It is ten years ago today that Northern Rock failed. I will be speaking at a Tax Justice Network organised event at the Royal Society of Arts this evening to mark the occasion.
I have particular association with what happened at the time. I reproduce below what was the first of many blogs that I wrote on the subject. This one was just three days later, making me one of the first people, if not the first person, to ask the questions which eventually were seen as core to this issue on matters such as securitisation, a shadow bank, the use of orphan entities, the abuse of offshore and structuring via special purpose vehicles. Back then most people had never heard of many of these things. Little did they know the price they were to pay for their existence.
Northern Rock is in trouble because it has financed its mortgage book by borrowing commercial money rather than taking deposits from customers. To do that it has issued ‘commercial paper’. And now no one wants it.
I’ve looked at that ‘paper’. I’m not surprised no one wants it. Most of this ‘paper’ is issued through a long series of special purpose vehicles which re named in its accounts. To get some idea look at this list:
That’s near enough £40 billion of notes in issue.
Then look at how just one of these is structured through Granite Master Issuer PLC. The deal structure diagram looks like this:
It gets more complicated though. The securitisation structure looks like this:
All of which is a completely prefabricated farce. How can I say that? Take these facts:
1) Note who the share trustee who owns Granite is – it’s a Law Debenture Company. This group exists to provide services to special purpose vehicles. No surprise it has offices in London, New York, Delaware, Hong Kong, the Channel Islands and the Cayman Islands.
2) Granite is actually owned by a Law Debenture subsidiary, not by Northern Rock. I’ve checked.
3) However it does so as trustee – the beneficial ownership is supposedly explained here (it’s in the first diagram above as well):
The entire issued share capital of Holdings is held on trust by a professional trust company under the terms of a discretionary trust for the benefit of one or more charities. The professional trust company is not affiliated with the seller.
Any profits received by Holdings, after payment of the costs and expenses of Holdings, will be paid for the benefit of the Down’s Syndrome North East Association (UK) and for other charitable purposes selected at the discretion of the professional trust company. The payments on your notes will not be affected by this arrangement.
4) I have a word for this. It is a sham. I can say that because the Northern Rock accounts say:
Basis of consolidation
The financial information of the Group incorporates the assets, liabilities, and results of Northern Rock plc and its subsidiary undertakings (including Special Purpose Entities). Entities are regarded as subsidiaries where the Group has the power to govern financial and operating policies so as to obtain benefits from their activities. Inter-company transactions and balances are eliminated upon consolidation.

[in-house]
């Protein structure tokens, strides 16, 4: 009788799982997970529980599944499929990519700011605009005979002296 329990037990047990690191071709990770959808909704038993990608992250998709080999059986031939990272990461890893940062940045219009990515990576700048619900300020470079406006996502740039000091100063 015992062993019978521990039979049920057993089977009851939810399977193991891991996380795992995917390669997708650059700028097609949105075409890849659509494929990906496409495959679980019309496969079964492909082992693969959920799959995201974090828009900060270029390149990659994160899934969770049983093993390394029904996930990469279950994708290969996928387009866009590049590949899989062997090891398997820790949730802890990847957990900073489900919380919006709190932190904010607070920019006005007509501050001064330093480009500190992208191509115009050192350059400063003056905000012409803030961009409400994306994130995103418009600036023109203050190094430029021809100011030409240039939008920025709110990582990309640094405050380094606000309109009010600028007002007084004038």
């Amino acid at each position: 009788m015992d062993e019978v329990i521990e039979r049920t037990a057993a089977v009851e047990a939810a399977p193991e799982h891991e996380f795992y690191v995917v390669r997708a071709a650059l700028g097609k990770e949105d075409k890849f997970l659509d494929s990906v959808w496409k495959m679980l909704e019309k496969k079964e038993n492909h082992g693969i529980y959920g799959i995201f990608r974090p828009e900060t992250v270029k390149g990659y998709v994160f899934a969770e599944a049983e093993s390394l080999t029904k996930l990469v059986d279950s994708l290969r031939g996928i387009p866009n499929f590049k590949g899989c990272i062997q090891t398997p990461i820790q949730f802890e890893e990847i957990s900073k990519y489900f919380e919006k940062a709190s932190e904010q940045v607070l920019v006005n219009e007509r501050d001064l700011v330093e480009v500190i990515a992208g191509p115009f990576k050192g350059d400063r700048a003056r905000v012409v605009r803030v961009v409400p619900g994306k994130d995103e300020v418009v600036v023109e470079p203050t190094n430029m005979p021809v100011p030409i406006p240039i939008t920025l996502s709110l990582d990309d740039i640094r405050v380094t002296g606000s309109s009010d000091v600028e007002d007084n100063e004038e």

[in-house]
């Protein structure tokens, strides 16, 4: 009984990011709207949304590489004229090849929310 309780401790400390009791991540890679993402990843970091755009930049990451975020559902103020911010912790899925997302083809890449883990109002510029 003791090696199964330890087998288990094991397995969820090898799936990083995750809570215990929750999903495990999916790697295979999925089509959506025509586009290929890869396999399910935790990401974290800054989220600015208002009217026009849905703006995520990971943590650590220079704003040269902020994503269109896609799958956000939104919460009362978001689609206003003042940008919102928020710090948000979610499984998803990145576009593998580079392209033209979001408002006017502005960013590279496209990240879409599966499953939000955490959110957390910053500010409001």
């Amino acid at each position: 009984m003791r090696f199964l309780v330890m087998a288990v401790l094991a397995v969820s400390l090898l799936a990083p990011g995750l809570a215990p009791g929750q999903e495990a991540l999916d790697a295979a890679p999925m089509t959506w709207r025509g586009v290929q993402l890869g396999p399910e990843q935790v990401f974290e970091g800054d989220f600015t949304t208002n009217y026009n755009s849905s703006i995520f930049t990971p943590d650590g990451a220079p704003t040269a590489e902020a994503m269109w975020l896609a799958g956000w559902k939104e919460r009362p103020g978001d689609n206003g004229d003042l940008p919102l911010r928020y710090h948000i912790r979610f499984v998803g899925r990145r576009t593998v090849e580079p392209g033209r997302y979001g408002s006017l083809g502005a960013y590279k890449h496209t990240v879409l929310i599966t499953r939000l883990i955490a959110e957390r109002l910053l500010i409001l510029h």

In other words that trust is not real. Northern Rock controls Holdings, but pretends not to via complex legal structures for certain purposes to try to avoid some of the risk of ownership arising from doing so, no doubt. Why else do this?
I call this three things:
a) An abuse of the charity involved, who (I stress) need not even have given their assent to be used in this way;
b) A contempt for those who take the real risk on financial markets, which is at the end of the day as this fiasco is showing, you and me and the government;
c) The construction of an arrival device to ensure that as few people as possible, almost certainly the Northern Rock directors included, know just how this deal works. I guarantee you it’s a tiny number that do.
And it’s this wholly artificial construction, seeking to shift liability and to avoid responsibility and abusing common sense decency with regard to the abuse of charity to achieve commercial aims that is pulling Northern Rock down.
Of course it’s not alone. This type of deal is constructed every day off shore. It’s the bread and butter of international finance.
It’s why we can’t trust markets. It’s why regulation is needed. It’s why ownership has to be revealed. It’s why declaring where you’re working is so important. It’s why accountants have once more to put substance over form.
Now I know that for a change these Northern Rock entities were on balance sheet but most aren’t. And can you see as a result why no one will lend inter-bank now? They’ve all been so busy creating these sorts of artifice that no one dare do so – because they all know the warts in their own system, so presume there must be as many in everyone else’s.
It makes me believe, more than ever that the City is rotten to the core. Prove otherwise is my challenge.